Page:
The Future of the Euro and Challenges for the Western Balkans
Keywords:euro, EU, Greece, Germany, debt write-oﬀ, quantitative easening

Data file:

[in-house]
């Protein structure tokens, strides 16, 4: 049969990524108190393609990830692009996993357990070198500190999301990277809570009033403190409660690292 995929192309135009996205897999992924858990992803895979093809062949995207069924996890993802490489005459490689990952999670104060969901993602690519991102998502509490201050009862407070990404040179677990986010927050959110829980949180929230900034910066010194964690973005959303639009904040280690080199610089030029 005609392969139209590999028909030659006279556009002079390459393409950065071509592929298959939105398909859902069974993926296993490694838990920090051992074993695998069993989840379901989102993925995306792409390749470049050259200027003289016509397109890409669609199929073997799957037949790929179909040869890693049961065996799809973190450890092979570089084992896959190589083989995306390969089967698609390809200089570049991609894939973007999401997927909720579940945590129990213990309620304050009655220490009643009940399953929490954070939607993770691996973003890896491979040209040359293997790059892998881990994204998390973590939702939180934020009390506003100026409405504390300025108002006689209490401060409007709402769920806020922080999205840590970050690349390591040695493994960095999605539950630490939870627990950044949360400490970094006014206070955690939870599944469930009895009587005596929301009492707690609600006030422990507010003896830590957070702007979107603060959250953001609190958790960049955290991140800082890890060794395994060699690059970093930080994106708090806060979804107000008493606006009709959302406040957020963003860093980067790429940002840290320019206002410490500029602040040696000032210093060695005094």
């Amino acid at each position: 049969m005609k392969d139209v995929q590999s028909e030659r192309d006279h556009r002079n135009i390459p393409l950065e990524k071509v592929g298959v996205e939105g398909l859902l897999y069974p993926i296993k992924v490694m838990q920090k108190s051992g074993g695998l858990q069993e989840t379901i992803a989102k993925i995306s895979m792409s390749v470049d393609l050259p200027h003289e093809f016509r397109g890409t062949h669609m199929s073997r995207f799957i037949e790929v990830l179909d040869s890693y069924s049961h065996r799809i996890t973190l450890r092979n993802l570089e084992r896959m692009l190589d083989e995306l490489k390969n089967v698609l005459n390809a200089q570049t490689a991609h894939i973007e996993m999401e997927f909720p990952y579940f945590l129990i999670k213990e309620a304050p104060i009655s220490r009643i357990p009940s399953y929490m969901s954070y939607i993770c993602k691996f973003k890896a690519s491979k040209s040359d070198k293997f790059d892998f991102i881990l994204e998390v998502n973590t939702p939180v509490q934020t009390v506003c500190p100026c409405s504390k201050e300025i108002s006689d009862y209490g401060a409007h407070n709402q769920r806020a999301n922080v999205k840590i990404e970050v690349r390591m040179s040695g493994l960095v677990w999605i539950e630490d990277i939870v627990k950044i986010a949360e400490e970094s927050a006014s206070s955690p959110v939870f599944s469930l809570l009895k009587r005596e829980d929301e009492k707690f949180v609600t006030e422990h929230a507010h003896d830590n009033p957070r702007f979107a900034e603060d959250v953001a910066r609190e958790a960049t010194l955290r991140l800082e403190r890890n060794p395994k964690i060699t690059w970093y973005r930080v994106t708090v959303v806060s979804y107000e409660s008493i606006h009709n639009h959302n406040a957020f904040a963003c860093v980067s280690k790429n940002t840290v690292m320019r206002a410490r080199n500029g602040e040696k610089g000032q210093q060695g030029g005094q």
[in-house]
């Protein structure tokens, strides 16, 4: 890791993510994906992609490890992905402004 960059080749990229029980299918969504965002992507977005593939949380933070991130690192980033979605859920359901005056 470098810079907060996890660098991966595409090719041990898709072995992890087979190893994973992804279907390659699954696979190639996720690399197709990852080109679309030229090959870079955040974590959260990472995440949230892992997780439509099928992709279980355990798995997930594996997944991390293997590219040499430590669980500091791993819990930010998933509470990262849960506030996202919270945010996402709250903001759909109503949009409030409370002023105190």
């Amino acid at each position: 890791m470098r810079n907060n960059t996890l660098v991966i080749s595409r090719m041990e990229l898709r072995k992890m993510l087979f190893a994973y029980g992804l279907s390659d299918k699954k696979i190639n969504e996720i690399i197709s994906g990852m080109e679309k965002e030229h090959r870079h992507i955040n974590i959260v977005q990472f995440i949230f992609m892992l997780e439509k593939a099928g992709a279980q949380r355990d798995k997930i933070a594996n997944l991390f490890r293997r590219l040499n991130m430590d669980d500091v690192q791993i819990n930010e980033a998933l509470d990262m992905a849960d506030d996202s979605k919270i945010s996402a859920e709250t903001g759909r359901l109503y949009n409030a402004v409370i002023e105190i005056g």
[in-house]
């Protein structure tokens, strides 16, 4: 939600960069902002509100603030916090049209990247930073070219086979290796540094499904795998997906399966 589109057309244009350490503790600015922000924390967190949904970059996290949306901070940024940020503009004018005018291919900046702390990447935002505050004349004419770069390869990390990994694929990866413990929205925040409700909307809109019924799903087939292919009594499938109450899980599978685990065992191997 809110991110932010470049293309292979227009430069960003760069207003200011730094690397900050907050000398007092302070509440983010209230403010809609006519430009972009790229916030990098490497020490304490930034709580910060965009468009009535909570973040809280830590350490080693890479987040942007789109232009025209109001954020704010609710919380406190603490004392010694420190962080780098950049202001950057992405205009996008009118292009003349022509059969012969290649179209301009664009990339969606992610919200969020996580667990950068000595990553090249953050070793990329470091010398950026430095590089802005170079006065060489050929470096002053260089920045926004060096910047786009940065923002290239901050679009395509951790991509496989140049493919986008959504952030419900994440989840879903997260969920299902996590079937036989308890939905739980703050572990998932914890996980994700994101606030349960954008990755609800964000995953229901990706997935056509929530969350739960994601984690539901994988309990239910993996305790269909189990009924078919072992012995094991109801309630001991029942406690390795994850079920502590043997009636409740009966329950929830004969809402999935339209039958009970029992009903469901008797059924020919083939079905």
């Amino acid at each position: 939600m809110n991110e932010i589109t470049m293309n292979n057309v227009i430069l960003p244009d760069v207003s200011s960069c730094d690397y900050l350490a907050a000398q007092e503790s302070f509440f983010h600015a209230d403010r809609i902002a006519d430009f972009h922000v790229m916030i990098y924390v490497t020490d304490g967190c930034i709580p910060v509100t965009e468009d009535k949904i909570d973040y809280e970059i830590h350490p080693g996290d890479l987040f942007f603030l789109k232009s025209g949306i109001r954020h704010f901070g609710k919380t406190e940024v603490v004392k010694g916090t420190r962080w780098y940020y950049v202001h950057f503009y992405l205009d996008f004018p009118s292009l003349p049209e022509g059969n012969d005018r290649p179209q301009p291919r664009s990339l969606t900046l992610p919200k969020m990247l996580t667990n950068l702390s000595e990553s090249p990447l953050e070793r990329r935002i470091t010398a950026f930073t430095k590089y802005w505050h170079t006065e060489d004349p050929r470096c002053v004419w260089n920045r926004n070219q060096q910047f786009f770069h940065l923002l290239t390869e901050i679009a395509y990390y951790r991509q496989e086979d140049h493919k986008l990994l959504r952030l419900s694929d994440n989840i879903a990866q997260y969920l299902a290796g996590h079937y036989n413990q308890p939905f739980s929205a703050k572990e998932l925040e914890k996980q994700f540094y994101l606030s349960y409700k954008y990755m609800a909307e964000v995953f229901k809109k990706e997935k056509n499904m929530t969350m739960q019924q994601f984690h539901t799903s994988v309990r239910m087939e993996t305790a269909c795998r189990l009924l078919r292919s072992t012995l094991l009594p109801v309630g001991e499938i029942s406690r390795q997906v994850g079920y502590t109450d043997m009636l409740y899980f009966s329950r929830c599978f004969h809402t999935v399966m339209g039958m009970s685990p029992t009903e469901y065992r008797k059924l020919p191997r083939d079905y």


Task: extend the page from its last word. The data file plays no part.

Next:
The creation of the euro in 1999 was celebrated as one of the most important events in the European history in the 20th century. Expectations about an increase in welfare were enormous. However, all started to go downhill in the European Union (EU) from the introduction of the euro. Tis downturn started slowly, but subsequently accelerated to the extent that not only the euro, but also the EU is on the brink of collapse. Germany was the only beneficiary of the eurozone, while other countries were without obvious eurozone-related benefits. Greece is in dire economic straits from which there is no exit for at least one generation. Germany has enormous exports surpluses, but some of them will not be paid. Would Germany be better o? without such surpluses? Is the economic marriage in the eurozone becoming dreary and unsustainable? The EU should abandon the euro in order to save the project of European integration. If the Western Balkan countries continue their accession path towards the EU and pay for that enormous price (especially important for Serbia), what will they get in return? They will get an unstable and dangerously unfunctional EU, the EU in which solidarity (one of the prime EU values) is neglected. They will get the EU whose future is in doubt.
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